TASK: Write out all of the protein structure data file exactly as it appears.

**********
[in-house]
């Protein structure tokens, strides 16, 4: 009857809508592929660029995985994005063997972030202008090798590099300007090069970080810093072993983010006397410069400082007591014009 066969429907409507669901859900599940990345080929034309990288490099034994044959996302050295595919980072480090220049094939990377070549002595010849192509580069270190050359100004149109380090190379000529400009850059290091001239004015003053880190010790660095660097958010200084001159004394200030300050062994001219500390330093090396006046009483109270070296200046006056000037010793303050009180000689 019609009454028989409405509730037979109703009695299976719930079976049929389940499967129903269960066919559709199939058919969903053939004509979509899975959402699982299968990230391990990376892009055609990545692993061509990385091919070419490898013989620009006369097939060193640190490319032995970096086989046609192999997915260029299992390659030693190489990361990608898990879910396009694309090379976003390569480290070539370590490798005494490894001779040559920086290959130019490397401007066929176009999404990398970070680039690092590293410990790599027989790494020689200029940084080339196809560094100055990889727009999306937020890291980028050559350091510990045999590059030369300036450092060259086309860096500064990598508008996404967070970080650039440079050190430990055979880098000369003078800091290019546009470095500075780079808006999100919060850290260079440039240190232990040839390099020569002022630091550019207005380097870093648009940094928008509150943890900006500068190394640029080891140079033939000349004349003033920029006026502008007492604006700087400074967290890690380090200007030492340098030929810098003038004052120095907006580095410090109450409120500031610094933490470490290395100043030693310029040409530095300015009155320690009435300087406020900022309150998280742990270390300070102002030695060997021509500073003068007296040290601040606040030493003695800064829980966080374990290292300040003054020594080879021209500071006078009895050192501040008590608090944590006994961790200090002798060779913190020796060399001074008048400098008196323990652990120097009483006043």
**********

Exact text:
[in-house]
């Protein structure tokens, strides 16, 4: 009857809508592929660029995985994005063997972030202008090798590099300007090069970080810093072993983010006397410069400082007591014009 066969429907409507669901859900599940990345080929034309990288490099034994044959996302050295595919980072480090220049094939990377070549002595010849192509580069270190050359100004149109380090190379000529400009850059290091001239004015003053880190010790660095660097958010200084001159004394200030300050062994001219500390330093090396006046009483109270070296200046006056000037010793303050009180000689 019609009454028989409405509730037979109703009695299976719930079976049929389940499967129903269960066919559709199939058919969903053939004509979509899975959402699982299968990230391990990376892009055609990545692993061509990385091919070419490898013989620009006369097939060193640190490319032995970096086989046609192999997915260029299992390659030693190489990361990608898990879910396009694309090379976003390569480290070539370590490798005494490894001779040559920086290959130019490397401007066929176009999404990398970070680039690092590293410990790599027989790494020689200029940084080339196809560094100055990889727009999306937020890291980028050559350091510990045999590059030369300036450092060259086309860096500064990598508008996404967070970080650039440079050190430990055979880098000369003078800091290019546009470095500075780079808006999100919060850290260079440039240190232990040839390099020569002022630091550019207005380097870093648009940094928008509150943890900006500068190394640029080891140079033939000349004349003033920029006026502008007492604006700087400074967290890690380090200007030492340098030929810098003038004052120095907006580095410090109450409120500031610094933490470490290395100043030693310029040409530095300015009155320690009435300087406020900022309150998280742990270390300070102002030695060997021509500073003068007296040290601040606040030493003695800064829980966080374990290292300040003054020594080879021209500071006078009895050192501040008590608090944590006994961790200090002798060779913190020796060399001074008048400098008196323990652990120097009483006043």